Binary to Gray code conversion algorithm is deceptively simple:

in this article I will explain how it works.

#### Gray code

Gray code is a binary code in which two consecutive values differ only by a single bit. Three-bit Gray code, along its binary counterpart, looks like this:

`N+1`

-bit Gray code can be easily constructed
from `N`

-bit Gray code using the following process:

This variant of Gray code is often called reflected binary Gray code. The “Vertical Flip” step is nothing else than creating a mirror image of the code in vertical direction.

The above process, with the fact that `1`

-bit Gray code
consists just of values `0`

and `1`

,
allows us to write a recursive algorithm for converting
between corresponding binary and Gray code values.

#### Recursive algorithm

We will define a function `G(nbits, n)`

that returns
`n`

th `nbits`

-bit Gray code value.
`n`

must be in range `0`

.. `2**nbits - 1`

(where `**`

means power).

For `nbits`

equal to 1 this is trivial:

we return `0`

when `n`

is zero, and one when
`n`

is one.

Next we need to translate the process from the first picture into code:

Where `msb`

is a simple function that returns
the *most significant bit* (MSB for short) of
an `nbits`

-bit number `n`

:

Similarly we will use LSB term to refer to
the *least significant bit* of a number.

There are two key observations that we must make to understand how the algorithm works. First observation is that binary values share the same value of MSB bit with the corresponding Gray code values. This is the result of the construction process, that adds leading zeros to the upper half (blue) of the Gray code, and leading ones to the lower half (red) of the code.

When `MSB = 0`

we are in the upper half (blue) of the `nbits`

-bit
Gray code, which was constructed from the `nbits-1`

-bit Gray
code by adding extra `0`

as a prefix to its values.
In this case we just call recursively `G(nbits-1, n)`

(`n`

is in this case `< 2**nbits/2 = 2**(nbits-1)`

),
and add a `0`

as a prefix to the result to
finish the conversion to `nbits`

-bit code.

When `MSB = 1`

we are in the lower half (red) of the code, that
was constructed by vertically flipping `nbits-1`

-bit Gray
code and adding `1`

as a prefix to its values.
The second key observation here, is the relationship between
reflected `nbits-1`

-bit Gray code and its non-reflected counterpart.
`nbits-1`

-bit Gray value that is located
at `x`

th position in the red (reflected)
area is exactly the same as
`2**(nbits-1)-1 - x`

th value located in the blue area.
To convert `n`

into `nbits-1`

Gray code, first
we remove `1`

MSB bit from it, converting
it basically into our `x`

(zero-based offset from the beginning of the red area; see the picture above).
Then we compute position of `x`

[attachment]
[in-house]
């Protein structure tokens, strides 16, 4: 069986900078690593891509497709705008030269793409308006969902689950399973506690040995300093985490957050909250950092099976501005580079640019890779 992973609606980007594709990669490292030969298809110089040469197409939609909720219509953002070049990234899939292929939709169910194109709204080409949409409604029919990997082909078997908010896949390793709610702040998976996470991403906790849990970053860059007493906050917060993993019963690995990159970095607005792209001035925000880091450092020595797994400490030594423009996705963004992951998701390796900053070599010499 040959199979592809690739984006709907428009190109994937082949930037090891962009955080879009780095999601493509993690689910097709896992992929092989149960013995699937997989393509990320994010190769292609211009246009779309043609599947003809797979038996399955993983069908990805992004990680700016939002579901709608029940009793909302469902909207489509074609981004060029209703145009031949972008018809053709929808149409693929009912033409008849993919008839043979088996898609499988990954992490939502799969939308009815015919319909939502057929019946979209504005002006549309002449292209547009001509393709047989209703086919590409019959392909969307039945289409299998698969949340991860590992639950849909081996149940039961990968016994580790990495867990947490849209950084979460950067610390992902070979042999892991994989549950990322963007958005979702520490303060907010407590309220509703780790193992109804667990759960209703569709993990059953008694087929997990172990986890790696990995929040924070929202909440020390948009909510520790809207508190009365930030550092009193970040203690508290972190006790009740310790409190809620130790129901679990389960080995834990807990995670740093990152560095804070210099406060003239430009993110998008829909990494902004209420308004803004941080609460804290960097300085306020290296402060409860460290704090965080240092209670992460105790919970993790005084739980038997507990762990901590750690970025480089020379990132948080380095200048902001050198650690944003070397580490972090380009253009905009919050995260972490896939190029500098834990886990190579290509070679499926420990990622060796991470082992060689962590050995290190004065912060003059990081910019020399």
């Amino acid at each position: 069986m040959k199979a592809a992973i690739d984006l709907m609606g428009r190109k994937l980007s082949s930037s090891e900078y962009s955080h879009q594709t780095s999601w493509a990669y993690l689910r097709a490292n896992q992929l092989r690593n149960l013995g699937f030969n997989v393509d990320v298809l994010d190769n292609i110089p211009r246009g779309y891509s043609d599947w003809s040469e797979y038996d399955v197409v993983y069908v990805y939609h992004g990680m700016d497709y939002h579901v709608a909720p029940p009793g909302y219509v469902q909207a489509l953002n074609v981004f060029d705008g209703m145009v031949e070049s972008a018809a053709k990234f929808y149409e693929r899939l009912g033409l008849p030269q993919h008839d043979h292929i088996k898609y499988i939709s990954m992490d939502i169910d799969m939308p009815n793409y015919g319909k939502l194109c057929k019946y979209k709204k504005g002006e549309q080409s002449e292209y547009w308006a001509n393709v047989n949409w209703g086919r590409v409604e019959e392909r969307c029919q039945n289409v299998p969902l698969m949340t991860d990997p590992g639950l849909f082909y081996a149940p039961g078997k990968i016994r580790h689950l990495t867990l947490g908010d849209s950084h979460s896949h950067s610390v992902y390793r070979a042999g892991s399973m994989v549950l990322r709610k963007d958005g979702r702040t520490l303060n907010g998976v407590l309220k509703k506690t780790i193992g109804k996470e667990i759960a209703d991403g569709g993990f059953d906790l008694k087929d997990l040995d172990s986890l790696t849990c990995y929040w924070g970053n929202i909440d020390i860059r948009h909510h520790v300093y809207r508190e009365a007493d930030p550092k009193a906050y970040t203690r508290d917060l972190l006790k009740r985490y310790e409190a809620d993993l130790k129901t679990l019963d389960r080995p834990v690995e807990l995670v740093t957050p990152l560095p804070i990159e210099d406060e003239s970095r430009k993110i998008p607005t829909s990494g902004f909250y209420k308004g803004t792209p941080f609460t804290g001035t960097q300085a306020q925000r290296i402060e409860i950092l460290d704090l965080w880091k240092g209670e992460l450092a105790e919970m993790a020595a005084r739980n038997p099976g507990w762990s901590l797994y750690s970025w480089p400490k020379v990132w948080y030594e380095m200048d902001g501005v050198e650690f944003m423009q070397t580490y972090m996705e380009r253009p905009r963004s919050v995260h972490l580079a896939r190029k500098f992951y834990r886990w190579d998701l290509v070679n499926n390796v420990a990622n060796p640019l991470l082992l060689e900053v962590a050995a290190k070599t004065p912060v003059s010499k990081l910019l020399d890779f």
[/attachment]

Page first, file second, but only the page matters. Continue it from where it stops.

s counterpart in
the non-reflected (blue) area of the code, by using expression:

Then we call `G(nbits-1, nonReflectedPos)`

to
compute `nbits-1`

-bit Gray code value
and finally we restore `1`

bit prefix to it.

The above algorithm expressed in Java:

#### Using Strings to represent binary values

To further improve our algorithm we need to change
our representation of binary values from 32-bit integers
to strings. For example a string `"110"`

will represent
a `3`

-bit binary value. We will also use empty string
`""`

to represent a sole zero-bit binary value
(after all `2**0 = 1`

, so there is one such value).

To proceed further, we need two simple facts.
Fact 1: Numbers in form `2**k - 1`

are represented in
binary by sequence of `k`

ones.
For example `2**3-1 = 7`

is `111`

in binary.

Fact 2: Substracting `k`

-bit value `p`

from `1...1`

(`k`

ones)
is equal to negating `p`

:

These both facts will allow us to rewrite
the expression for computing `nonReflectedPos`

value from:

to

Our previous algorithm changed to use strings and expressed in JavaScript:

#### The single-line algorithm

If we now look at the code of our algorithm, we
may see that all it does is to negate the unseen part of the
input every time we encounter `1`

bit:

Let us consider how our algorithm will transform
groups of ones followed by a single zero bit (`11...110`

):
As we can see group of `11...110`

bits is transformed into `10...01`

,
but what is more important: bits that are after this group remain unchanged.
Similarly groups of ones without trailing zero (`1...1`

),
which may only occur at the end of the input are transformed into `10...0`

.

Now is the time for another key observation: the above transformations can be performed by XORing value with itself shifted right by one:

This works because after the shift every group of ones must be preceded by at least a single zero bit. Additionally every group of ones (except when the ones occur at the end of the input) must be followed by at least one zero bit. In other words different groups of ones are not interfering with each other while XORing.

Also notice that we must use right-shift operation that always
shifts-in a zero bit.
In Java this means using `>>>`

(unsigned right shift)
instead of `>>`

operator.

Source code (GitHub Gist): grayBin.js